project | 12.05.2021

Testing of allergen reduction efficiency for biofunctional M+H filter media

Biogenic, airborne allergens (indoors mostly from mites, moulds and animals and outdoors mostly from grasses, trees and moulds) can put sensitised people at risk.

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©Diagram: bifa Umweltinstitut GmbH

As a rule, biogenic allergens are proteins with a structural or enzyme function. They form a very small proportion of the total protein in the allergen-producing organism. Important representatives of grass pollen (Phleum pratense Phl p 5) and house dust mite allergens (Dermatophagoides pteronyssinus Der p1) were used to test the efficiency of allergen-reducing filter fleeces.

Anti-allergenic filter media - principle of action and detection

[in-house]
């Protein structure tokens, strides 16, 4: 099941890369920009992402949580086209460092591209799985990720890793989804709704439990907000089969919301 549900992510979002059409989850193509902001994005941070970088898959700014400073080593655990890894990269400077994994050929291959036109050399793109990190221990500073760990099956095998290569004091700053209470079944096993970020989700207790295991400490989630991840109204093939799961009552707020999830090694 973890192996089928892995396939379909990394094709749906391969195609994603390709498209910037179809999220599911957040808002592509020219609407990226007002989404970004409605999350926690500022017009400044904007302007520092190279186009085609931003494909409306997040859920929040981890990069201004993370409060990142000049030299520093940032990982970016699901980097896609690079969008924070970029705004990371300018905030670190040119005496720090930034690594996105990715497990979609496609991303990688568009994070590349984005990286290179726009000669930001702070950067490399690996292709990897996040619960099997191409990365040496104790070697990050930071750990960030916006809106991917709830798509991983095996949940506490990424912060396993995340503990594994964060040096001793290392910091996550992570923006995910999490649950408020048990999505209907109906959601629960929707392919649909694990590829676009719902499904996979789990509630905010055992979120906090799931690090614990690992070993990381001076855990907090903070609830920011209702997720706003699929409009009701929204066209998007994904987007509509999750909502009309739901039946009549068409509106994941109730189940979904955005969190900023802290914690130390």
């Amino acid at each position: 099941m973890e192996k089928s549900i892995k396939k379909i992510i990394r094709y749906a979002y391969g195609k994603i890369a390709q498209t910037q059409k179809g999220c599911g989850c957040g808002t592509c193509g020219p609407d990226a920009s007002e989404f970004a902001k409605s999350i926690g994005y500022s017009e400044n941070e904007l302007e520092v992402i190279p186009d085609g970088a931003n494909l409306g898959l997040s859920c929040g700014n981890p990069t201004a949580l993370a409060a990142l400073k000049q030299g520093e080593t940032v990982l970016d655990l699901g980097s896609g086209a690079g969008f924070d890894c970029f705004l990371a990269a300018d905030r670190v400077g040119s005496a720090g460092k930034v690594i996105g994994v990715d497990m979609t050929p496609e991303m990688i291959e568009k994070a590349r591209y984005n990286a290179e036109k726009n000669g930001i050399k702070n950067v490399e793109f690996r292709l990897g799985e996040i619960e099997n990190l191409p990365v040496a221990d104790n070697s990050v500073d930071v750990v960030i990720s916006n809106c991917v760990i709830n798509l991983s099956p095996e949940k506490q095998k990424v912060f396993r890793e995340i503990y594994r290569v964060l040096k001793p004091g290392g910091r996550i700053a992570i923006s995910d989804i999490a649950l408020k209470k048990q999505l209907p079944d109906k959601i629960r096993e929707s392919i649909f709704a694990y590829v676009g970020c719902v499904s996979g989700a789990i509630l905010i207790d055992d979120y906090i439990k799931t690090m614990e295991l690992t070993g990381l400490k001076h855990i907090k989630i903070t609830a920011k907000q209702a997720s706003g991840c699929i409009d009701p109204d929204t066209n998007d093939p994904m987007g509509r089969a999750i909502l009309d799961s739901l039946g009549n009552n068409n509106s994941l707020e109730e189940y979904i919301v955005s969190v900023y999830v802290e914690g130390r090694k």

A few picograms of allergen per m³ of air can cause allergic reactions in sensitised persons. The most important allergen sources (pollen, mite faeces) are comparatively large particles in the μm range. Standard filters can also separate correspondingly large particles from the air with high efficiency. However, these particles can release much smaller fragments with a high allergen content. Anti-allergenic filter media destroy the molecular structure of the allergen proteins and convert them into precipitated proteins without the original allergenic action potentials. Therefore, the anti-allergenic effect persists even when denatured particle fragments pass through the filter medium. This summary contains results of tests on the M+H filter medium FreciousPlus. This filter medium for passenger car cabin air filters has a biofunctional finish that binds allergens and reduces microbial growth. microbial growth. Most allergens are soluble protein molecules. Denaturing agents destroy the molecular structure of the proteins. As a result, the proteins are no longer water-soluble and they precipitate. This is confirmed by a simple screening procedure (Fig. 1): Buffered (pH 4.7) protein solution of bovine serum albumin (BSA) remains unchanged when standard filter media is added. The anti-allergenic filter media denatures the protein and produces a visible precipitate (turbidity). Allergen-producing cells contain very high amounts of protein, but only a very small proportion of this is allergenically active. The other proteins and cell components contribute to the stability of the allergen protein. A quantitative study confirmed that the allergen protein is completely precipitated by biofunctional M+H filter media even in the presence of an excess of other proteins. (Figure 2): The soluble fraction of the allergen was reduced by > 99 %.